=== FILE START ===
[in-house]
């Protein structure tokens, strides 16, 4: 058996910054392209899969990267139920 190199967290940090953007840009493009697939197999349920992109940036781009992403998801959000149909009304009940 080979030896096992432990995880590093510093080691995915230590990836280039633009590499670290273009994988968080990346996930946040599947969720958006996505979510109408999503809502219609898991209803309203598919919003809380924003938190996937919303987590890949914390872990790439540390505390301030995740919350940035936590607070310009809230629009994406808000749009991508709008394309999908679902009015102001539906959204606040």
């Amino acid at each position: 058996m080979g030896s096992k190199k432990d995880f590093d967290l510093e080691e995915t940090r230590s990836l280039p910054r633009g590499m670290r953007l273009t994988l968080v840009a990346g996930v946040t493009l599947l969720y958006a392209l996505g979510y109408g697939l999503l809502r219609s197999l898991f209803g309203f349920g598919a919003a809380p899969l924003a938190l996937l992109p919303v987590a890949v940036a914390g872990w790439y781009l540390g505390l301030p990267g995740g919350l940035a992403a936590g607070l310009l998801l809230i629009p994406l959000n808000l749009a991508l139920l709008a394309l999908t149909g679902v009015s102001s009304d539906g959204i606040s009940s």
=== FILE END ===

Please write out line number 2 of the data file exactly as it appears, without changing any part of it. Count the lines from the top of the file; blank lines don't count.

């Protein structure tokens, strides 16, 4: 058996910054392209899969990267139920 190199967290940090953007840009493009697939197999349920992109940036781009992403998801959000149909009304009940 080979030896096992432990995880590093510093080691995915230590990836280039633009590499670290273009994988968080990346996930946040599947969720958006996505979510109408999503809502219609898991209803309203598919919003809380924003938190996937919303987590890949914390872990790439540390505390301030995740919350940035936590607070310009809230629009994406808000749009991508709008394309999908679902009015102001539906959204606040």